Nigel Ashfield, managing director of Time Investments, says the findings are alarming for charitiesMore people have used the services of charities in the past year, but the proportion of people who are cutting their donations has also grown, according to a new survey.
The online survey, carried out by research firm Opinium for investment managers Time Investments, polled 2,018 adults. It found that 9 per cent had used charities more over the past year than the year before, whereas 5 per cent had used them less. But 15 per cent said they had donated less money in that period, while 13 per cent said they had given more.
The survey found that south-west England had the largest proportion of people who had used charities more in the year (14 per cent). The south east and the west midlands had the largest proportion of people who had used charities less in that time – 7 per cent.
London had the largest percentage of people who had increased their donations in the past year (18 per cent); the west midlands had the largest percentage of people who had cut their donations (19 per cent).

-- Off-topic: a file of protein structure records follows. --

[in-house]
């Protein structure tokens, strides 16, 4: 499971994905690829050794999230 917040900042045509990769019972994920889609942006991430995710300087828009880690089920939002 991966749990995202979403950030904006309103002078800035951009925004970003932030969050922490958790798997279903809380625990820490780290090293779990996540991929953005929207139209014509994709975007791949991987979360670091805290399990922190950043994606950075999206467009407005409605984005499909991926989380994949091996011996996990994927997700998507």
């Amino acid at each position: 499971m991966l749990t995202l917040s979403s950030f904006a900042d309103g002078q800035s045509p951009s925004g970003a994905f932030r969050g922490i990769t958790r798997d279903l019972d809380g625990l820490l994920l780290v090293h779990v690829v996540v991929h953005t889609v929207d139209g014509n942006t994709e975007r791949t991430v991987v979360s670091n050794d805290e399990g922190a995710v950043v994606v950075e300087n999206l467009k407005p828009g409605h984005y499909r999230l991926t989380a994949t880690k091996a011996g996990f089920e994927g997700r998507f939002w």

A recent report from the National Council for Voluntary Organisation and the Charities Aid Foundation found that the number of people who donate to charity grew in 2010/11, but the median donation size fell by £1 in the year to £11.
Nigel Ashfield, managing director of Time Investments, said: "Our findings are very alarming. Charities have a key role to play in our communities and, as more people face up to financial hardship, their services are needed more. However, not only are donations falling but charities' stock market investments have also been damaged in recent years."
In order to boost their income, said Ashfield, more charities were moving their money out of deposits and into investments in other asset classes. "Any interest on a charity’s cash deposit is likely to be negligible and, as with the return from medium-term gilts, will be below inflation," said Ashfield. "Indeed, just over one in four charity deposit accounts are paying less than 0.1 per cent gross or less on balances of £50,000 or more, and only 9 per cent are paying 2 per cent gross or more."